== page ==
Obama and Biden unveil bold and significant gun control reform proposals

If they can get it through Congress, this would be a ban with teeth.

“If there is even one step we can take to save another child, or another parent, or another town, from the grief that has visited Tucson, and Aurora, and Oak Creek, and Newtown, and communities from Columbine to Blacksburg before that — then surely we have an obligation to try.” That was the pledge made by Barack Obama on16 December, at a prayer vigil in Newtown, Connecticut. Yesterday, he followed through on the promises he made that day. Taking the podium along with Vice-President Joe Biden, he announced sweeping executive orders and crucial legislative proposals designed to ensure that America will no longer have to witness the horror of mass shootings again on such a terrible, relentless, regular basis.

“No one can know for certain if this senseless act could have been prevented,” said Biden, introducing the President, “but we all know we have a moral obligation — a moral obligation — to do everything in our power to diminish the prospect that something like this could happen again.” It looks as though he meant it.

Then Obama took the stage. Pointing out that more than 900 Americans have been killed by gun violence since Sandy Hook, Obama read from a series of letters from schoolchildren he received in the aftermath, saying: “These are our kids. This is what they’re thinking about. And so what we should be thinking about is our responsibility to care for them, and shield them from harm.”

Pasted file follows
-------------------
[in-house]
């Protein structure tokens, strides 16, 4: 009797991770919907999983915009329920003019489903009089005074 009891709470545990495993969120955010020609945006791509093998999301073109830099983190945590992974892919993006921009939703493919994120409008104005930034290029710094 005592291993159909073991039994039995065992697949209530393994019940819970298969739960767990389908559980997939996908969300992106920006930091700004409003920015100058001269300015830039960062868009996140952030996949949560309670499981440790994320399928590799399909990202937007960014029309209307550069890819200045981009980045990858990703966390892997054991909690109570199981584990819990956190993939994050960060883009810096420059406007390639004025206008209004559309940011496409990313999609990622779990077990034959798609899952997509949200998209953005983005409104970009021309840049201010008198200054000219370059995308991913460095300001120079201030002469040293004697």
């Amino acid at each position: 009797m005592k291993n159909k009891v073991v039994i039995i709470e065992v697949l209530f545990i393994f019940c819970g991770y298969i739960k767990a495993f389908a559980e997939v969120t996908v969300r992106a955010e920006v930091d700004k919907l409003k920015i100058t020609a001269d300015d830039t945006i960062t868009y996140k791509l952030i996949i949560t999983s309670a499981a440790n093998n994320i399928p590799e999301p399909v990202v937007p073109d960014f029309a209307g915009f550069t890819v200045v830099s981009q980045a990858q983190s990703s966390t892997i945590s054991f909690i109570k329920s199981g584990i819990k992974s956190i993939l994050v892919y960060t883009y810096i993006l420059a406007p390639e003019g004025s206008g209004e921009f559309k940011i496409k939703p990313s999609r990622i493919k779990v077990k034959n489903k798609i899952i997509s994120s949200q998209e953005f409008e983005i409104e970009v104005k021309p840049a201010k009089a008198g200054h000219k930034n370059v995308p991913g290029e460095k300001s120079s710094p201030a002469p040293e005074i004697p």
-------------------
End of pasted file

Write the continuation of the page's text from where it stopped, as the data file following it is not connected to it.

His speech included the signing of 23 executive orders that give sweeping new powers to those working in law enforcement and mental health care; aim to enforce and vastly strengthen the background-check system; and the Attorney General will review the categories of people who aren't allowed guns, review safety standards on gun-safes and locks, provide training for first responders and school officials in how to deal with school shootings, strengthen mental health care's ability to provide the care needed, as well as its ability to flag up cases where it sees danger, and several that aimed to take real steps towards a national dialogue on guns in the US, including mandating research into the causes of violence.

But the biggest announcements today, and they are huge, were the two policy proposals that every parent, every reasonable man, woman and child had been hoping to hear: the introduction of a general background check for anyone purchasing a gun, and a real ban on military-style assault weapons and high-capacity magazines, a ban with the teeth required to prevent arms manufacturers from just circumventing it the way they did last time.